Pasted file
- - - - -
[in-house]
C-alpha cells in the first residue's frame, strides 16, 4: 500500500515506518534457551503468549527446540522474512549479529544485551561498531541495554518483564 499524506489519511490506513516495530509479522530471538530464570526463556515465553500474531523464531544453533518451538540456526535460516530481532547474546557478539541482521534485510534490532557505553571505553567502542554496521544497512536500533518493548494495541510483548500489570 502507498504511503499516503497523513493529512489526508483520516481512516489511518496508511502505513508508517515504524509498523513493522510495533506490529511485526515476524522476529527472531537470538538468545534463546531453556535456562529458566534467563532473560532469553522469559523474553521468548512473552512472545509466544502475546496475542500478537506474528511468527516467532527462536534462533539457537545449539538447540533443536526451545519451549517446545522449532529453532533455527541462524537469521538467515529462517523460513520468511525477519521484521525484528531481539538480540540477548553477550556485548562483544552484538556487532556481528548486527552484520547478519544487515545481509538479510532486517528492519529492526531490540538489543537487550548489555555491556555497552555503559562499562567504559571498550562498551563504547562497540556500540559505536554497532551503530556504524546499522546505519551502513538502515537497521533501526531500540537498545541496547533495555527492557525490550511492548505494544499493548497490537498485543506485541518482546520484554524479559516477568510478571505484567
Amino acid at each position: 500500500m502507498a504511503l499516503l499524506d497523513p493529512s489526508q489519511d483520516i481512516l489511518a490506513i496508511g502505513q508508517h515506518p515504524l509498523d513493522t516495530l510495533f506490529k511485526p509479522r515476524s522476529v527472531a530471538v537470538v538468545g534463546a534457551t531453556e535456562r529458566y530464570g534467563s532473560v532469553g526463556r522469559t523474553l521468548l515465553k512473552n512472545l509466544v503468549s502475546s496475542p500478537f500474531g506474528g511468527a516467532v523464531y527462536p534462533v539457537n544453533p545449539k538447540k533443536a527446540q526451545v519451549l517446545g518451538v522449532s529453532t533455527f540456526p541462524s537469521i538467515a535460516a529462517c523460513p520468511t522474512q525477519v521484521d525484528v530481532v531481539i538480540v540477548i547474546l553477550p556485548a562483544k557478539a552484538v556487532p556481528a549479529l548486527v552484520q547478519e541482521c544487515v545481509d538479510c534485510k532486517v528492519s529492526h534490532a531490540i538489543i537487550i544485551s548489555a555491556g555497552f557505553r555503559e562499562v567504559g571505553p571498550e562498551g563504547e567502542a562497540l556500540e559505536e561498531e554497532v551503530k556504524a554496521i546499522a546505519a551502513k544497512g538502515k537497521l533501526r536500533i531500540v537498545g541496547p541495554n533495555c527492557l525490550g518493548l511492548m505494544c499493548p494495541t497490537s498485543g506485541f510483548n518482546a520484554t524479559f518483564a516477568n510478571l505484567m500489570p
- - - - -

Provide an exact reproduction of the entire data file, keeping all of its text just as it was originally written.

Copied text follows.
[in-house]
C-alpha cells in the first residue's frame, strides 16, 4: 500500500515506518534457551503468549527446540522474512549479529544485551561498531541495554518483564 499524506489519511490506513516495530509479522530471538530464570526463556515465553500474531523464531544453533518451538540456526535460516530481532547474546557478539541482521534485510534490532557505553571505553567502542554496521544497512536500533518493548494495541510483548500489570 502507498504511503499516503497523513493529512489526508483520516481512516489511518496508511502505513508508517515504524509498523513493522510495533506490529511485526515476524522476529527472531537470538538468545534463546531453556535456562529458566534467563532473560532469553522469559523474553521468548512473552512472545509466544502475546496475542500478537506474528511468527516467532527462536534462533539457537545449539538447540533443536526451545519451549517446545522449532529453532533455527541462524537469521538467515529462517523460513520468511525477519521484521525484528531481539538480540540477548553477550556485548562483544552484538556487532556481528548486527552484520547478519544487515545481509538479510532486517528492519529492526531490540538489543537487550548489555555491556555497552555503559562499562567504559571498550562498551563504547562497540556500540559505536554497532551503530556504524546499522546505519551502513538502515537497521533501526531500540537498545541496547533495555527492557525490550511492548505494544499493548497490537498485543506485541518482546520484554524479559516477568510478571505484567
Amino acid at each position: 500500500m502507498a504511503l499516503l499524506d497523513p493529512s489526508q489519511d483520516i481512516l489511518a490506513i496508511g502505513q508508517h515506518p515504524l509498523d513493522t516495530l510495533f506490529k511485526p509479522r515476524s522476529v527472531a530471538v537470538v538468545g534463546a534457551t531453556e535456562r529458566y530464570g534467563s532473560v532469553g526463556r522469559t523474553l521468548l515465553k512473552n512472545l509466544v503468549s502475546s496475542p500478537f500474531g506474528g511468527a516467532v523464531y527462536p534462533v539457537n544453533p545449539k538447540k533443536a527446540q526451545v519451549l517446545g518451538v522449532s529453532t533455527f540456526p541462524s537469521i538467515a535460516a529462517c523460513p520468511t522474512q525477519v521484521d525484528v530481532v531481539i538480540v540477548i547474546l553477550p556485548a562483544k557478539a552484538v556487532p556481528a549479529l548486527v552484520q547478519e541482521c544487515v545481509d538479510c534485510k532486517v528492519s529492526h534490532a531490540i538489543i537487550i544485551s548489555a555491556g555497552f557505553r555503559e562499562v567504559g571505553p571498550e562498551g563504547e567502542a562497540l556500540e559505536e561498531e554497532v551503530k556504524a554496521i546499522a546505519a551502513k544497512g538502515k537497521l533501526r536500533i531500540v537498545g541496547p541495554n533495555c527492557l525490550g518493548l511492548m505494544c499493548p494495541t497490537s498485543g506485541f510483548n518482546a520484554t524479559f518483564a516477568n510478571l505484567m500489570p